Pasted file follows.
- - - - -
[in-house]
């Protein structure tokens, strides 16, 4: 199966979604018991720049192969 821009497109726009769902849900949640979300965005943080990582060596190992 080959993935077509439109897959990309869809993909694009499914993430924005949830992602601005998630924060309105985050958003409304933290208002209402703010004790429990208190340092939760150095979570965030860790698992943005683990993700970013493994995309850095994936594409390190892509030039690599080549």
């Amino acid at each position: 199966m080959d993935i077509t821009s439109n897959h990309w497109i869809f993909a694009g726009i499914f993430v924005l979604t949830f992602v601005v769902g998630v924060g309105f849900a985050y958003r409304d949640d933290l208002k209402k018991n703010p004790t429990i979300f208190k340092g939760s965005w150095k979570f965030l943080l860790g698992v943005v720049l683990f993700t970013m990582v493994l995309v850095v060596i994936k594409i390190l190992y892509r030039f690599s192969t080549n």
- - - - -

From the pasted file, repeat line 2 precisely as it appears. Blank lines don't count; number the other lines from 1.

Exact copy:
């Protein structure tokens, strides 16, 4: 199966979604018991720049192969 821009497109726009769902849900949640979300965005943080990582060596190992 080959993935077509439109897959990309869809993909694009499914993430924005949830992602601005998630924060309105985050958003409304933290208002209402703010004790429990208190340092939760150095979570965030860790698992943005683990993700970013493994995309850095994936594409390190892509030039690599080549």